21st Century Circumcision image

21st Century Circumcision

The news that Miroslav Volf has been overtaken by a bad case of moral relativism is sad, but perhaps not surprising: we live in an age when such things pass by all too frequently. Holding firm to a consistent, biblical, ethic faces particular challenges in our day. It is very difficult to remain publicly acceptable without adopting current moral positions, especially in the area of human sexuality.

The context and issue at hand was very different, but Paul’s comments towards the end of his letter to the Galatians are pertinent:

It is those who want to make a good showing in the flesh who would force you to be circumcised, and only in order that they may not be persecuted for the cross of Christ. (Gal. 6:12)

Who Paul was gunning for in this letter has been the source of much debate in recent years (just type ‘Galatians’ in the Think search box) but this statement about the motives of the circumcision party is telling. Conformity to a socially demanded practice is being enforced by those who want to avoid persecution as a result of their belonging to a marginal group. They don’t even particularly believe in the cause, Paul seems to suggest, but they are forcing others to adhere to it in order to save their own skins (no pun intended).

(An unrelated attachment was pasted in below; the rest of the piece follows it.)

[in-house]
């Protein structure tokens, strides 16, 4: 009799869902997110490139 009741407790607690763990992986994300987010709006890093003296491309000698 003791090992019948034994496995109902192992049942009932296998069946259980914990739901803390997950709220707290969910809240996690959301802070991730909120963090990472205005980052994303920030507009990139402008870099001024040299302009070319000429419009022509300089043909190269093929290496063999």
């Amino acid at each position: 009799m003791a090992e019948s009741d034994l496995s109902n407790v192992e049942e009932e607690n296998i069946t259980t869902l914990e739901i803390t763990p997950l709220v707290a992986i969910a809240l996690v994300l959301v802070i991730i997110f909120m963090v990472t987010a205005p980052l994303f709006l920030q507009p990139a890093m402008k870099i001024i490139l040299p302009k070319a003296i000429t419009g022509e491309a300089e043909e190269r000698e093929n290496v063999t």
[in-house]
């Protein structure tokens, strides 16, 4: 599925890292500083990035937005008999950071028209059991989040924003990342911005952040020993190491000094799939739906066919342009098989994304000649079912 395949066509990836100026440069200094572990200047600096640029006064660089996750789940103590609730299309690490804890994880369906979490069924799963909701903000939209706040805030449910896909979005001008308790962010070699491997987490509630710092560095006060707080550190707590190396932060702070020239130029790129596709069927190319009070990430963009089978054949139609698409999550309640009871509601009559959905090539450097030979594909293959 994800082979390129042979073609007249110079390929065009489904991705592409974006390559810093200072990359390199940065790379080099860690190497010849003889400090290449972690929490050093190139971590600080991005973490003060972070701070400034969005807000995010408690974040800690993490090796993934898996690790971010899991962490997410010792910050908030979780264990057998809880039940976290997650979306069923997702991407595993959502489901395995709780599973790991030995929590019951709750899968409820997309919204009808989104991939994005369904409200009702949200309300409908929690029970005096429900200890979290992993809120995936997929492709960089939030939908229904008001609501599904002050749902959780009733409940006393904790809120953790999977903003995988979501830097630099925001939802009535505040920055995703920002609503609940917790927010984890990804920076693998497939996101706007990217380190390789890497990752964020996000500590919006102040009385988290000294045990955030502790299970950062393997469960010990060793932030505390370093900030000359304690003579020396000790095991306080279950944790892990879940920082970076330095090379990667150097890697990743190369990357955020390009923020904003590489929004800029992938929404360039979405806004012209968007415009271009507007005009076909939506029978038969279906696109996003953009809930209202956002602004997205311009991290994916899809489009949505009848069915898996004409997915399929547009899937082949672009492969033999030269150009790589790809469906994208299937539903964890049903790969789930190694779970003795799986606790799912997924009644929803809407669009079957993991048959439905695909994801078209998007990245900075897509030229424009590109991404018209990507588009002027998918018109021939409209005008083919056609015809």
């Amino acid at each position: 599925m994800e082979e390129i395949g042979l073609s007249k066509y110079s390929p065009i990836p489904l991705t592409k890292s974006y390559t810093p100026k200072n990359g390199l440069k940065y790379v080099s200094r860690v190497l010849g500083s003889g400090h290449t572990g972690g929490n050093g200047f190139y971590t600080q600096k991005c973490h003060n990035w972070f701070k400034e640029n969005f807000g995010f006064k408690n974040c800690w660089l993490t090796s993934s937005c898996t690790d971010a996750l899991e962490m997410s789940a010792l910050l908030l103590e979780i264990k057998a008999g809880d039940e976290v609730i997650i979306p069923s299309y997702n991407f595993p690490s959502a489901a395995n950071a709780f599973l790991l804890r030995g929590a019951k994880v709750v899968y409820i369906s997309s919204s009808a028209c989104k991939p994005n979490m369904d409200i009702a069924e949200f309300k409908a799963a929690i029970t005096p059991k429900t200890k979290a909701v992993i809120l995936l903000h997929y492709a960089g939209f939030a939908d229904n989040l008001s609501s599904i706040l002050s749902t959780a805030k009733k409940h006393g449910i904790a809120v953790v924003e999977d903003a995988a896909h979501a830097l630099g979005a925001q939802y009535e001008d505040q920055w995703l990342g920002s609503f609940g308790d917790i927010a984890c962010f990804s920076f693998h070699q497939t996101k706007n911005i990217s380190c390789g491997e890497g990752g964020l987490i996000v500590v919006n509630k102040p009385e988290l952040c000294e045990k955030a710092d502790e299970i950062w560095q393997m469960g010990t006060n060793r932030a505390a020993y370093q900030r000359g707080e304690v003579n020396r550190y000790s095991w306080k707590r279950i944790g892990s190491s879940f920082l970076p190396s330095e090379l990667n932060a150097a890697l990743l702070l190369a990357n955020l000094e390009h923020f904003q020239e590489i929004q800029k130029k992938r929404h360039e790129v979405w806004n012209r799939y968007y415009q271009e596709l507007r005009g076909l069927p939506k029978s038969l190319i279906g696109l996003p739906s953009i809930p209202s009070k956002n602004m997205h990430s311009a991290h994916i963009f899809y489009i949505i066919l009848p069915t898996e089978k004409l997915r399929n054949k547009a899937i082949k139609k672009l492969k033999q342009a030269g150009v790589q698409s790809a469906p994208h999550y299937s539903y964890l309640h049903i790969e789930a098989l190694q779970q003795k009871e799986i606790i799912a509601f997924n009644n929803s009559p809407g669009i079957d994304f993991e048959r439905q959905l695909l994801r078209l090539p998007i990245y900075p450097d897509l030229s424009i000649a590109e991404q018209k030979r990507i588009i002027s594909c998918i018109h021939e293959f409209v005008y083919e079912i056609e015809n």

The connection to contemporary ethical disagreements is obvious. In the contemporary world – especially the academic world, with its trigger warnings, safe-spaces, and bucket loads of other oppressive, censorious nonsense – the failure to adhere to the new orthodoxy can be ruinous. We thought we were living in Athens, not Babylon, and are not well equipped for life at the margins of society. So it is unsurprising to find those that claim to be of us seeking to coerce us into 21st century equivalents of circumcision. That way respectability can be maintained and persecution avoided. I think I know how the Apostle Paul would respond: the answer is also in Galatians, chapter 5, verse 12. Pithy.


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